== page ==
Homelessness is a lamentable state of affairs which, given the current housing crisis, is touching more and more Americans every day. Unfortunately, given the historic stigma placed upon being homeless, many people that are on the verge of being homeless—or already are—don’t explore the various avenues of assistance open to them.
This only aggravates an individual’s, as well as the overall, situation. With federal, state, and local initiatives to assist those who find themselves without adequate, normal shelter, being homeless doesn’t have to be as tough—or as insurmountable—as it might first appear. Keep the following ideas and organizations in mind if you find yourself in the unfortunate circumstance of being homeless.
Discover All Available Safety Nets
The most important step in alleviating the pain and discomfort that accompany being homeless, is finding out exactly where the closest, most convenient homeless shelters are. There are a ton of organizations, of social, governmental, and religious orientation that can help you get off the streets and into a decent shelter. Take a look at the following list of sites, which will provide the most comprehensive ways to search for a safety net within your vicinity:
- The US Department of Housing and Urban Development’s homeless person’s resource page, at HUD.Gov/Homeless.
- The site of the National Coalition for the Homeless, (go to the “Resources” link at the right);
- The Homelessness Resource Center’s site.
- The website of Shelter Listings, a user-provided compilation of shelters.
- The Salvation Army’s website, (under the “Programs That Help” tab, choose “Adult Rehabilitation”);
- The Shelters & Soup Kitchens Directory, which includes a state-specific search map if you scroll down a bit.
Swallow Your Pride
If you happen to have the bad luck to have lost your home—foreclosures are at an all time high, and are becoming a more significant cause of homelessness throughout the nation—you’ll have to stand in long lines, answer uncomfortable or possibly humiliating questions (people’s opinions vary here, but if you’ve come down from pretty high on the socioeconomic ladder, you might feel somewhat humiliated), and possibly even face the disapproving glares of passers-by.
Do not be disheartened by these realities, and learn to overcome your pride whenever it stands in the way of improving your situation. After all, many people that opine about homelessness in general have never experienced it, and therefore have no idea what it is really like to be homeless. There is nothing sadder than someone who languishes in misery, not because they have no alternative, but because they are too proud to seek out and accept help from others.
Prepare for the Worst
Sometimes, help doesn’t come as quickly as would ideally be the case, and people out on the streets with nowhere to go should prepare themselves for whatever situation may present itself, especially poor meteorological conditions. There is nothing worse than being homeless during the winter months, and having a notion of how to protect yourself from the elements will be key to your survival. Consider the following steps:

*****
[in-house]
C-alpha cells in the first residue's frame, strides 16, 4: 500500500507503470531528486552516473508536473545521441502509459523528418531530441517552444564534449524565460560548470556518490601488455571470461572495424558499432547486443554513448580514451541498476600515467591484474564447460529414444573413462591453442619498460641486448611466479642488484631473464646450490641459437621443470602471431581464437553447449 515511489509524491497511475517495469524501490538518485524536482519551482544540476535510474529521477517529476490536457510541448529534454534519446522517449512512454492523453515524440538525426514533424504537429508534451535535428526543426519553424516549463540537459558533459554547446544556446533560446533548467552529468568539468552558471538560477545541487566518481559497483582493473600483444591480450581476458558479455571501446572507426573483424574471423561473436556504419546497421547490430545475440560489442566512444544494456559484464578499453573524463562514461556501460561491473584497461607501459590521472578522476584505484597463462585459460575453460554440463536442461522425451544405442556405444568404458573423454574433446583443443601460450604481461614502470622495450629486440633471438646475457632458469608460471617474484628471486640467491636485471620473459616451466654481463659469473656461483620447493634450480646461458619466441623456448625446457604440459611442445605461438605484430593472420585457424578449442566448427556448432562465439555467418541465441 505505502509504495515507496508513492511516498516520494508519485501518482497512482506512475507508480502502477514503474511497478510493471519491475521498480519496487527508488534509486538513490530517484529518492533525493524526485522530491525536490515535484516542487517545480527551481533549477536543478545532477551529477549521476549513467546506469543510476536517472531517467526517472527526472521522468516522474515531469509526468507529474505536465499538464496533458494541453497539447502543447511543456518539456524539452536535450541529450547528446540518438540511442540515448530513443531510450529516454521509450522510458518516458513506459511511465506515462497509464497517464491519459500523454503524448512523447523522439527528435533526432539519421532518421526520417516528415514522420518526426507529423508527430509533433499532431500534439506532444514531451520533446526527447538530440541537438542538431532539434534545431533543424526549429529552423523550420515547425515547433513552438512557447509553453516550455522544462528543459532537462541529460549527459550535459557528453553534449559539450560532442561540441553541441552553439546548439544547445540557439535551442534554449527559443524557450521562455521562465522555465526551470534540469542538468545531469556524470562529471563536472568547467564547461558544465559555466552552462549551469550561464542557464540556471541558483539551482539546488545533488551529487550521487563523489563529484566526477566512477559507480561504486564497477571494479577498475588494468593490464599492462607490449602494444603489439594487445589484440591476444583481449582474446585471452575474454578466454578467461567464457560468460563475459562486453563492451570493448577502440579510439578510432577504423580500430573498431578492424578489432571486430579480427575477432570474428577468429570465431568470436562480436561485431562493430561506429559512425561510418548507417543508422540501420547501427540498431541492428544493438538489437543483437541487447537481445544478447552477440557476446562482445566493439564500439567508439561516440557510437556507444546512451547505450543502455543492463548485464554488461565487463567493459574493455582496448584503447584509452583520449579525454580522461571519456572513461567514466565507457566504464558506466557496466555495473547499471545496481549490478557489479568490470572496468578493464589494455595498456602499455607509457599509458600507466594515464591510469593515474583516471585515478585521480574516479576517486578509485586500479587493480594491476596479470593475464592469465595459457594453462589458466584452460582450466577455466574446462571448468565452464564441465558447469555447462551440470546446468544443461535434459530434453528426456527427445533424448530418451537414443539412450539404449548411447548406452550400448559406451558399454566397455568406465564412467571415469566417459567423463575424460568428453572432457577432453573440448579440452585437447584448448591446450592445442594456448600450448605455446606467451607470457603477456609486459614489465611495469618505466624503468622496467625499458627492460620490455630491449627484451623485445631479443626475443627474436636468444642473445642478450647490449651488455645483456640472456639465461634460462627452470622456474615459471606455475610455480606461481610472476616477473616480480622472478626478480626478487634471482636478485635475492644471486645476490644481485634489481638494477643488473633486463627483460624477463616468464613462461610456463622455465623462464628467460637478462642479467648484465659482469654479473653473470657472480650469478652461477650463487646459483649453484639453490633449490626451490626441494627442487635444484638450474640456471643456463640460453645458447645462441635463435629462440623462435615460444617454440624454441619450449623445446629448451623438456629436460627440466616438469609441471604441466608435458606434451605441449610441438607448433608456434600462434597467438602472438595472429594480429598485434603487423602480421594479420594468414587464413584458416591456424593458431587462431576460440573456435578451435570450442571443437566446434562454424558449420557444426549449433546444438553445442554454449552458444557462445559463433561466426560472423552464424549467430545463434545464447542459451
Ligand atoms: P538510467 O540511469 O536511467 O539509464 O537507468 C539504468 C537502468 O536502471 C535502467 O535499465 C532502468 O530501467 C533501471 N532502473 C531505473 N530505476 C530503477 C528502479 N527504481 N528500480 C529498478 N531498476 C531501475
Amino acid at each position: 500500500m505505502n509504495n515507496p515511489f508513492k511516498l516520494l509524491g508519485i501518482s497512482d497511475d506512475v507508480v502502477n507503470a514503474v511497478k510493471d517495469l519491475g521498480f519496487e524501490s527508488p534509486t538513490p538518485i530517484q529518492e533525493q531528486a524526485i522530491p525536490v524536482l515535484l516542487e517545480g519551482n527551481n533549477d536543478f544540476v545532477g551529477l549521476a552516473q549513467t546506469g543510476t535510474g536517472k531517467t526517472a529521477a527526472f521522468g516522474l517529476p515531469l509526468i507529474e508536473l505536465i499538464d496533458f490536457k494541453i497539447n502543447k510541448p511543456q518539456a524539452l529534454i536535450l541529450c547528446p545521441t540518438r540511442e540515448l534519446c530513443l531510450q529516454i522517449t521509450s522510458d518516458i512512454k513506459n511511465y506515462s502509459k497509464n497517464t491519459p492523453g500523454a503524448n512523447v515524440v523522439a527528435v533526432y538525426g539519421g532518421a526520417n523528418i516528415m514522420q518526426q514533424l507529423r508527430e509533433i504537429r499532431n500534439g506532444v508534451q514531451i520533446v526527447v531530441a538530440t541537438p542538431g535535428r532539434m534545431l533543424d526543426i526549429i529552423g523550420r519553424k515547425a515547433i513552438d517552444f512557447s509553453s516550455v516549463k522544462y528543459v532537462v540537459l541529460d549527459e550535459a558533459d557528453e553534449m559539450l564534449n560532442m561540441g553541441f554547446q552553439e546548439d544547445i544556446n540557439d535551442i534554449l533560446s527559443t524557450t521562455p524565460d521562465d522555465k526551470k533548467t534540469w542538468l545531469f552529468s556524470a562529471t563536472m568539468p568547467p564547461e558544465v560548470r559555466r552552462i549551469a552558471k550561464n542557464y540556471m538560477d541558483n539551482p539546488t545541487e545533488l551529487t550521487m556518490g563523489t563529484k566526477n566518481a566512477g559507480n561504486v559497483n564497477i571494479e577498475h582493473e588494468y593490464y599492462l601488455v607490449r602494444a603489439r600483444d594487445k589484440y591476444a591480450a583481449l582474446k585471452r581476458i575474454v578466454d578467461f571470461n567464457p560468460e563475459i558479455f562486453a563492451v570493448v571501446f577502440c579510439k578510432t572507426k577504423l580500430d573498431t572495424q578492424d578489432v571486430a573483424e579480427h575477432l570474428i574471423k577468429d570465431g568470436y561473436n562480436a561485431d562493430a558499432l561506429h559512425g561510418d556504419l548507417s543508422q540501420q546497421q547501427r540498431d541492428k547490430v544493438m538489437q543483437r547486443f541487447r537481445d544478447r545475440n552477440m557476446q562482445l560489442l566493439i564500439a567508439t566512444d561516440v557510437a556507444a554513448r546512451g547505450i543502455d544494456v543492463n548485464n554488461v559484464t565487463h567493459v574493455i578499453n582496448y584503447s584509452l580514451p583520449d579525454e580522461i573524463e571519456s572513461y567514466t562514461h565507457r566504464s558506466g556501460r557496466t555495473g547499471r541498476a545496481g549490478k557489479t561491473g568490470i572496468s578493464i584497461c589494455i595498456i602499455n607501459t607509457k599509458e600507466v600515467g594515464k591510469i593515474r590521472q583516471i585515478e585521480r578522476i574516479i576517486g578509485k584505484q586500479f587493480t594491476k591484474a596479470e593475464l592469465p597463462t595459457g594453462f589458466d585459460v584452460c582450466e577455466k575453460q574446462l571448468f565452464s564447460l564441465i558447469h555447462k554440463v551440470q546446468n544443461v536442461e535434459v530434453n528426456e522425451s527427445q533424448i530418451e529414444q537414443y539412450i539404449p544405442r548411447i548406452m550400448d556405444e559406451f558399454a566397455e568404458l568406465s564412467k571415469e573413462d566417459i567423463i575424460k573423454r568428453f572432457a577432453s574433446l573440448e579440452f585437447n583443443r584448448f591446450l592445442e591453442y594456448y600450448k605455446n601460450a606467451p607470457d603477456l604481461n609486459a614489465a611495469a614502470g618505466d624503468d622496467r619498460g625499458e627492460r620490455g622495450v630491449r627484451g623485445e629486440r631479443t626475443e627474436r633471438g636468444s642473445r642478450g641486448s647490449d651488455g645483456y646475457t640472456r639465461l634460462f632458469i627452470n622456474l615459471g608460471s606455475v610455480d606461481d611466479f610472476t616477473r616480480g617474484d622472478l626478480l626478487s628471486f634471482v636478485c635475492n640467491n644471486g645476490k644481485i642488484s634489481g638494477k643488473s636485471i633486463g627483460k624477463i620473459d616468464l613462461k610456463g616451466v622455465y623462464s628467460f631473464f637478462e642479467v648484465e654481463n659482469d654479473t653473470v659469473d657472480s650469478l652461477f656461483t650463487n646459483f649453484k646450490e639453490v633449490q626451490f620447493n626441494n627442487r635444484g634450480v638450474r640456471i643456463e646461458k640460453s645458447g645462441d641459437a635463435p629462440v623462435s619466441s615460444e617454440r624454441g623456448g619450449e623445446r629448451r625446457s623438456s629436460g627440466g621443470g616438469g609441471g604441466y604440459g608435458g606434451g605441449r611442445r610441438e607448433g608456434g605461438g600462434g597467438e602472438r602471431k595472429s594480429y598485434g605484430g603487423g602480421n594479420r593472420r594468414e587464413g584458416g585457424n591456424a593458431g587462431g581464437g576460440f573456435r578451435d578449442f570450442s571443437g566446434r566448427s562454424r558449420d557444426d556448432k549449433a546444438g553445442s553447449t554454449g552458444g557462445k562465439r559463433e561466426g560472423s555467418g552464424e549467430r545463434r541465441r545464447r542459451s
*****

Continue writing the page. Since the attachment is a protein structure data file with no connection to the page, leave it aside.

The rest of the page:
- Dress with as many layers as possible. Put the thinnest layers, like an undershirt, closest to your skin, and keep the thickest layers, like a winter coat, on the very outside.
- This applies to pants and socks as well. Tuck in as many of the layers as possible into your pants, except for your outer coat.
- Cover your head with a thick hat; somewhere around 80% of the body’s heat is lost through the top of the head, so cover it!
- Stay dry at all costs, as getting wet—especially with so many layers—can leach the warmth right out of your body.
- Seek shelter, whether under natural formations in the landscape, or under a bridge, stairwell, etc. Heat vents are never hard to find, and can make a huge difference for spending a night on the street. Trespassing laws play against homeless people, so beware of where you choose to go, and keep a constant eye out for security guards or police. Unfortunately, in several states it is illegal to be homeless.
Find Pro Bono Services for Any Pending Legal Matters
The idea of becoming homeless in the middle of a legal matter is hard to fathom, but this is precisely the situation of many folks that have recently lost the roof over their head.
Finding pro bono legal services will save you a major expense, so that if you do have some money stored away, you can put it toward resolving your most serious problem, housing. The American Bar Association’s website, provides an excellent section on exactly this topic.
You can also read our article, “Find Cheap or Free Legal Aid.”
Though just about any homeless person that consults the sites listed in the first section should be able to find help and a place to stay, sometimes people fall through the cracks, either through lack of initiative or, worse still, because the system fails them.
If you have done your best to get off the streets but have been turned down at every turn, you may want to relocate to a community with better conditions for homeless people—either due to climactic considerations, or social welfare programs, or both. For example, finding a climate where homelessness won’t be so intolerable is a good idea if you’re facing a longer spell of homelessness. Again, the winter months are the toughest for homeless people, and therefore if you are in the northern parts of the country, consider moving farther south to warmer climates.
Never Lose Heart
Beyond all these measures, it’s important never to lose heart: many people get stuck in the condition of homeless because they enter a vicious cycle of depression and substance abuse. Keep yourself proactive, and allow other people to help you—though do not allow yourself to be taken advantage of. Take care of your health by consulting the National Health Care for the Homeless Council.